The properties of both shot-peened and cold rolled PM gears are analyzed and
compared. To quantify the effect of both manufacturing processes, the tooth root
bending fatigue strength will be evaluated and compared to wrought gears.
Highly loaded gears are usually casehardened to fulfill the high demands on
the load-carrying capacity. Several factors, such as material, heat treatment, or macro and micro geometry, can influence the load-carrying capacity. Furthermore, the residual stress condition also significantly
influences load-carrying capacity. The residual stress state results from heat treatment and can be further modified by manufacturing processes post heat treatment, e.g. grinding or shot peening.
For maximum life in carburized and ground gearing, I have been advised that fully grinding a radius into the root gives maximum resistance against fatigue failures. Others have advised that a hobbed and unground radius root form is best. Which is best, and why?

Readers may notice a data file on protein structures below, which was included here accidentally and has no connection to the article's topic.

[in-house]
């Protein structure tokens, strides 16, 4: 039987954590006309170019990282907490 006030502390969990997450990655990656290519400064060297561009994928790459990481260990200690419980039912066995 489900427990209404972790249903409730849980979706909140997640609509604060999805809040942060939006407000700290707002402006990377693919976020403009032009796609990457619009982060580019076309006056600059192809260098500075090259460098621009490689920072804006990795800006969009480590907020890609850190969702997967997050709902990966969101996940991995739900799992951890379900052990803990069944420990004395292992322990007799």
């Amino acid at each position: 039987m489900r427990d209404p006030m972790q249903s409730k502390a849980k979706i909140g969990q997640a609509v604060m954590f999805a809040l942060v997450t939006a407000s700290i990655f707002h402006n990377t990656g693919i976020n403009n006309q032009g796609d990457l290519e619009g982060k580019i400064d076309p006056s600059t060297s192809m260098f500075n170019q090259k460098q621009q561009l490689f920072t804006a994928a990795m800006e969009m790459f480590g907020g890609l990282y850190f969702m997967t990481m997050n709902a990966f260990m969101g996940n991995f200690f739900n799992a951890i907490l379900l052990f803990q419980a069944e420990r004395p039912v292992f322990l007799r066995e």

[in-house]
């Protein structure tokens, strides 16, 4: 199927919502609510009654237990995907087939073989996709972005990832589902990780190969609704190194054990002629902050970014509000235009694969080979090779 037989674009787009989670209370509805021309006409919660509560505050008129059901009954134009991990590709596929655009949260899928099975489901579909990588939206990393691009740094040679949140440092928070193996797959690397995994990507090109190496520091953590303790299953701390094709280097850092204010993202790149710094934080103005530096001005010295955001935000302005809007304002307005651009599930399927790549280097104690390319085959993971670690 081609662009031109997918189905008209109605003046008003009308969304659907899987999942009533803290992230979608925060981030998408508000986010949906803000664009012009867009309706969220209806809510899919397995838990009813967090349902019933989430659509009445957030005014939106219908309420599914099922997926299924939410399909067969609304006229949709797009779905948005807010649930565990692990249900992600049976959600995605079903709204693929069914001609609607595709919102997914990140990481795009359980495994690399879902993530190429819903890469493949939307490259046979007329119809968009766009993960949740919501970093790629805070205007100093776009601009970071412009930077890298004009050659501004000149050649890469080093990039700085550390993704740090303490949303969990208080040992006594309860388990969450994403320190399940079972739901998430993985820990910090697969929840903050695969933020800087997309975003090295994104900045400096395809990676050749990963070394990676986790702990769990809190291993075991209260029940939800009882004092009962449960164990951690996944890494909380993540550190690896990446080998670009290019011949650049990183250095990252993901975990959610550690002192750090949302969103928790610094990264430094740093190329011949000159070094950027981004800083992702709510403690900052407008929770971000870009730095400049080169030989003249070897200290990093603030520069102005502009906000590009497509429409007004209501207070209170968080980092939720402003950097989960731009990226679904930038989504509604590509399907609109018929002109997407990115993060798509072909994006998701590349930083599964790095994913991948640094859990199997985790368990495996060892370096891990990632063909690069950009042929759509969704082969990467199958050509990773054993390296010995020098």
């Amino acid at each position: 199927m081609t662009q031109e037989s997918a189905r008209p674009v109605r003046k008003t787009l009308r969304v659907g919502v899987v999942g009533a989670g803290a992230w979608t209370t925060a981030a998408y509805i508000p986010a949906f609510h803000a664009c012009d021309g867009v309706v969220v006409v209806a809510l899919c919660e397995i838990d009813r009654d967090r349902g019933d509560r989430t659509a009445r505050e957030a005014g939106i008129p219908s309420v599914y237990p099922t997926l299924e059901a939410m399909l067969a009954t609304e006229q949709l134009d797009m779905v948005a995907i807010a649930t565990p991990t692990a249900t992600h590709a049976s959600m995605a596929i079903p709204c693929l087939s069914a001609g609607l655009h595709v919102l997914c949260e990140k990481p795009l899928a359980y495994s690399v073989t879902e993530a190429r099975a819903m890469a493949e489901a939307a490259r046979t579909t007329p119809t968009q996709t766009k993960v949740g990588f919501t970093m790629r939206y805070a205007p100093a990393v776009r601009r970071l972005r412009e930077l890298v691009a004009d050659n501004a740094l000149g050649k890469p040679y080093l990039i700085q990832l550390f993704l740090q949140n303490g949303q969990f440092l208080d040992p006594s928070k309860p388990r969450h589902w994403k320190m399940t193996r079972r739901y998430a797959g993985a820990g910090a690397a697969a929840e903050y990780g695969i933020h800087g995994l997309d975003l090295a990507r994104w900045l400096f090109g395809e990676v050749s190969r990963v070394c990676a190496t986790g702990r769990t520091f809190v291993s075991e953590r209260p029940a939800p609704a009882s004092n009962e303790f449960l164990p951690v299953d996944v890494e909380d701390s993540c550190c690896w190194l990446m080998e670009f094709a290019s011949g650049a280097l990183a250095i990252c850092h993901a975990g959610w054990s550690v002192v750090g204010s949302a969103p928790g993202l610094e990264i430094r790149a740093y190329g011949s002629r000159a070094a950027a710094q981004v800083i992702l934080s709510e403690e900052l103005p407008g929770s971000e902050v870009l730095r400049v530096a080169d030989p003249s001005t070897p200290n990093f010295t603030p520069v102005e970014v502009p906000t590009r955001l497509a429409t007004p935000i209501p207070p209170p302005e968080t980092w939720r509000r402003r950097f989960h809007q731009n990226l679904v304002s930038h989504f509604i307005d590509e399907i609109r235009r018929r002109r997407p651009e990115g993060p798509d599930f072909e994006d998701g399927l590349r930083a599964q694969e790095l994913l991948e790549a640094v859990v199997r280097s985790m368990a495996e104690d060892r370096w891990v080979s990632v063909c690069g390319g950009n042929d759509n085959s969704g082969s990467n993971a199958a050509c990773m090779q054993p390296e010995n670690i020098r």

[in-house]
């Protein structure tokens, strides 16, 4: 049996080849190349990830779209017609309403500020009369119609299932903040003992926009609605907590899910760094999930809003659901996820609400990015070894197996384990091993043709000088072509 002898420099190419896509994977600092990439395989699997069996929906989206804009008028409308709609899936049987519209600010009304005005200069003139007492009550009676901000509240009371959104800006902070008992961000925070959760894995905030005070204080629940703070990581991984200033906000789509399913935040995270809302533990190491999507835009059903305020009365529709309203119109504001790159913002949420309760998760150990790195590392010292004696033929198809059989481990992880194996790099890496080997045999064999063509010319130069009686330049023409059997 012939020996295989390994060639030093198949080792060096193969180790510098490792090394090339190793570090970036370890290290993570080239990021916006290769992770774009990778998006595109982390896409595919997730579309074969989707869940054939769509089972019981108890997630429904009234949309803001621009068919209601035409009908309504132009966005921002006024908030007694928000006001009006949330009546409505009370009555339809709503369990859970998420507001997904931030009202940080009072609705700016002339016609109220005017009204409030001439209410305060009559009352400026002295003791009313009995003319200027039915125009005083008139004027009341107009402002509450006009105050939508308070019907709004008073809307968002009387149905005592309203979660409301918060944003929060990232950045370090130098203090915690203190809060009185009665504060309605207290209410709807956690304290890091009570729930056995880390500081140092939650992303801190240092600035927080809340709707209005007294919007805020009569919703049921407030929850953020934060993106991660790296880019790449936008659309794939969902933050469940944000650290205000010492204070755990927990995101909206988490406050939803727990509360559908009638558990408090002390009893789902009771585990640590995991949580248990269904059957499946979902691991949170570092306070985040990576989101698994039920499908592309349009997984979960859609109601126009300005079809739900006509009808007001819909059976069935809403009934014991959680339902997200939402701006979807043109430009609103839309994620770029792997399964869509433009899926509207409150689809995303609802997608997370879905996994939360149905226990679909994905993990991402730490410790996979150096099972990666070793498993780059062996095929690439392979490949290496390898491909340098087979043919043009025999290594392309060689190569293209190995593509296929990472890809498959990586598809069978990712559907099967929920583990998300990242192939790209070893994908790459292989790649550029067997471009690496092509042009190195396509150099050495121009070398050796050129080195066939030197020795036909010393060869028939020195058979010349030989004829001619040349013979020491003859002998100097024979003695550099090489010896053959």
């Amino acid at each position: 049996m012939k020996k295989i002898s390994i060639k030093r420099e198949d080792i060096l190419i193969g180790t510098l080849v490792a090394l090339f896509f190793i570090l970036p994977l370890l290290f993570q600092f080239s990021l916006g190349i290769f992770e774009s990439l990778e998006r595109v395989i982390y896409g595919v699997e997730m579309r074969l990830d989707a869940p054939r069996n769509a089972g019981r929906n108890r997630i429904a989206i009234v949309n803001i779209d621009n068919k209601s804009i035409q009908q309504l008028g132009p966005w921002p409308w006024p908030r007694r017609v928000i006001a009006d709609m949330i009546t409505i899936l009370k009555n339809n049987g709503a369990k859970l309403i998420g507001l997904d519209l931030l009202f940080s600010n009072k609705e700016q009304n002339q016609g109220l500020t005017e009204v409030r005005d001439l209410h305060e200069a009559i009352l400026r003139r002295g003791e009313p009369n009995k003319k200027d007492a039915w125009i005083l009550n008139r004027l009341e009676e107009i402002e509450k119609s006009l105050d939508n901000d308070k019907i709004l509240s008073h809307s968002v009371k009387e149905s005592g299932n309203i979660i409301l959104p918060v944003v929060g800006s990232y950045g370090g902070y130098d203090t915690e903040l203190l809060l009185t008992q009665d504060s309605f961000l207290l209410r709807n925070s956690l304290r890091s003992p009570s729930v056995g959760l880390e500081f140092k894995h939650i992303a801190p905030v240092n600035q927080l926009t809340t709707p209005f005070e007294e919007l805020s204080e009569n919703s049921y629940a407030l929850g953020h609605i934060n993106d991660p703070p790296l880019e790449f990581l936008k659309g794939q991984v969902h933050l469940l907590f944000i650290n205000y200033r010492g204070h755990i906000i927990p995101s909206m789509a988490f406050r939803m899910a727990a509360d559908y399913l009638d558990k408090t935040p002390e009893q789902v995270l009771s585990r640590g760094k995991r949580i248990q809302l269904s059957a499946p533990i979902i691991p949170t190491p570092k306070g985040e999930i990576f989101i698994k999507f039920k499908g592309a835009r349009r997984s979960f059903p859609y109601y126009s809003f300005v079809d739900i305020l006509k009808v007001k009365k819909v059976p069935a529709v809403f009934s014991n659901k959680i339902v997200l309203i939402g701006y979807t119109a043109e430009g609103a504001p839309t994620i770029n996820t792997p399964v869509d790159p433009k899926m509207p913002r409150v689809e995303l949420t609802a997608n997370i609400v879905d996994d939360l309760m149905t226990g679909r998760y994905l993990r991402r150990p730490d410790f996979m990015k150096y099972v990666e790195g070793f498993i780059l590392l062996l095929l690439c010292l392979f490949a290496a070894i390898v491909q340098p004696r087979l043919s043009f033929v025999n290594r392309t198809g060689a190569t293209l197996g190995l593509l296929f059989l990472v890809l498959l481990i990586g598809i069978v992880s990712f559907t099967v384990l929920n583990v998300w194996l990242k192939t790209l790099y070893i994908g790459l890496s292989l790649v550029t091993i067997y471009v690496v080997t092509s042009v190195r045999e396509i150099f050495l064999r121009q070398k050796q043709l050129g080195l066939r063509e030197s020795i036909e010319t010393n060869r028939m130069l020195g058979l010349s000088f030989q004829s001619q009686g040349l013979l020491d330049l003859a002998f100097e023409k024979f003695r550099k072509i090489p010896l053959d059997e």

Following is the second part of an article begun in our last issue. The first part covered basic shot peening theory, shot peening controls, and considerations that should go into developing a shot peening specification. Part II covers optional peening methods and the relationship of shot peening specifications to the drawings.
The search for greater gear life involves improvement in cost, weight and increased power output. There are many events that affect gear life, and this paper addresses those relating to fatigue, gear tooth pitting, fatigue strength losses due to the heat treating processes and shot peening technique. The capability of shot peening to increase fatigue strength and surface fatigue life eliminate machine marks which cause stress risers, and to aid in lubrication when properly controlled, suggests increased use and acceptance of the process.